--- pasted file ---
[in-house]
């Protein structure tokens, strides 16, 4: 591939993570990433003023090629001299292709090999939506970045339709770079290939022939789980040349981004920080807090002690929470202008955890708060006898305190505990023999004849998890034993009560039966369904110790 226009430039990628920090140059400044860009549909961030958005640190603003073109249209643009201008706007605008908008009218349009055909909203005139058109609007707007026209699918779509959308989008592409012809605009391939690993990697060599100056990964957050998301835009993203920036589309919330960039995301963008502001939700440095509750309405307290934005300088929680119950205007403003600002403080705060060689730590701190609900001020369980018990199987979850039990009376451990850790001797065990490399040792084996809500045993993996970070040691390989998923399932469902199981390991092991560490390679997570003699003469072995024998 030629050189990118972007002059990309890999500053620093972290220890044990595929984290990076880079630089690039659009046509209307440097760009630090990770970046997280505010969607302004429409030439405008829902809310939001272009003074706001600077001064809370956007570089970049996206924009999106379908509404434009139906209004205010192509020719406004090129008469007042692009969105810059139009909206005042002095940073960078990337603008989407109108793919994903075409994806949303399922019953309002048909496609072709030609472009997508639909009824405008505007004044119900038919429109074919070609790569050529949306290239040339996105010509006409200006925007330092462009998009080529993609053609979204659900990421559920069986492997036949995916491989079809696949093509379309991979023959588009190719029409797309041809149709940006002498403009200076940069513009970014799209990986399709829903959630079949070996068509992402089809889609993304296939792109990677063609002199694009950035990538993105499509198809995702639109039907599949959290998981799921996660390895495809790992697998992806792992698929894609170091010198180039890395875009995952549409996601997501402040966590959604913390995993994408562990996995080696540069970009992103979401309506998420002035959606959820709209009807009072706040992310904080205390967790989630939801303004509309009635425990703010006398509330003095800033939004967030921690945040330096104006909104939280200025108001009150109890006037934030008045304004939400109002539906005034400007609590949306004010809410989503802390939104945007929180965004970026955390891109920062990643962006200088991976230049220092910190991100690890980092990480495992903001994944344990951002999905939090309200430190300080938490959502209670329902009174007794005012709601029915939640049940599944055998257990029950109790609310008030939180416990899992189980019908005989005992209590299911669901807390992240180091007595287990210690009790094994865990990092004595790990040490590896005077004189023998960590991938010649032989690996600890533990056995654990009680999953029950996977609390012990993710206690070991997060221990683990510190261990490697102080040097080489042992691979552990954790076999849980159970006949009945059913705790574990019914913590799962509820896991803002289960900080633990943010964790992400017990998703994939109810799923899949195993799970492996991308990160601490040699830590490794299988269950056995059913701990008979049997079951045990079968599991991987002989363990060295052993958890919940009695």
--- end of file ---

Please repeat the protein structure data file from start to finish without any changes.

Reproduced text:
[in-house]
């Protein structure tokens, strides 16, 4: 591939993570990433003023090629001299292709090999939506970045339709770079290939022939789980040349981004920080807090002690929470202008955890708060006898305190505990023999004849998890034993009560039966369904110790 226009430039990628920090140059400044860009549909961030958005640190603003073109249209643009201008706007605008908008009218349009055909909203005139058109609007707007026209699918779509959308989008592409012809605009391939690993990697060599100056990964957050998301835009993203920036589309919330960039995301963008502001939700440095509750309405307290934005300088929680119950205007403003600002403080705060060689730590701190609900001020369980018990199987979850039990009376451990850790001797065990490399040792084996809500045993993996970070040691390989998923399932469902199981390991092991560490390679997570003699003469072995024998 030629050189990118972007002059990309890999500053620093972290220890044990595929984290990076880079630089690039659009046509209307440097760009630090990770970046997280505010969607302004429409030439405008829902809310939001272009003074706001600077001064809370956007570089970049996206924009999106379908509404434009139906209004205010192509020719406004090129008469007042692009969105810059139009909206005042002095940073960078990337603008989407109108793919994903075409994806949303399922019953309002048909496609072709030609472009997508639909009824405008505007004044119900038919429109074919070609790569050529949306290239040339996105010509006409200006925007330092462009998009080529993609053609979204659900990421559920069986492997036949995916491989079809696949093509379309991979023959588009190719029409797309041809149709940006002498403009200076940069513009970014799209990986399709829903959630079949070996068509992402089809889609993304296939792109990677063609002199694009950035990538993105499509198809995702639109039907599949959290998981799921996660390895495809790992697998992806792992698929894609170091010198180039890395875009995952549409996601997501402040966590959604913390995993994408562990996995080696540069970009992103979401309506998420002035959606959820709209009807009072706040992310904080205390967790989630939801303004509309009635425990703010006398509330003095800033939004967030921690945040330096104006909104939280200025108001009150109890006037934030008045304004939400109002539906005034400007609590949306004010809410989503802390939104945007929180965004970026955390891109920062990643962006200088991976230049220092910190991100690890980092990480495992903001994944344990951002999905939090309200430190300080938490959502209670329902009174007794005012709601029915939640049940599944055998257990029950109790609310008030939180416990899992189980019908005989005992209590299911669901807390992240180091007595287990210690009790094994865990990092004595790990040490590896005077004189023998960590991938010649032989690996600890533990056995654990009680999953029950996977609390012990993710206690070991997060221990683990510190261990490697102080040097080489042992691979552990954790076999849980159970006949009945059913705790574990019914913590799962509820896991803002289960900080633990943010964790992400017990998703994939109810799923899949195993799970492996991308990160601490040699830590490794299988269950056995059913701990008979049997079951045990079968599991991987002989363990060295052993958890919940009695």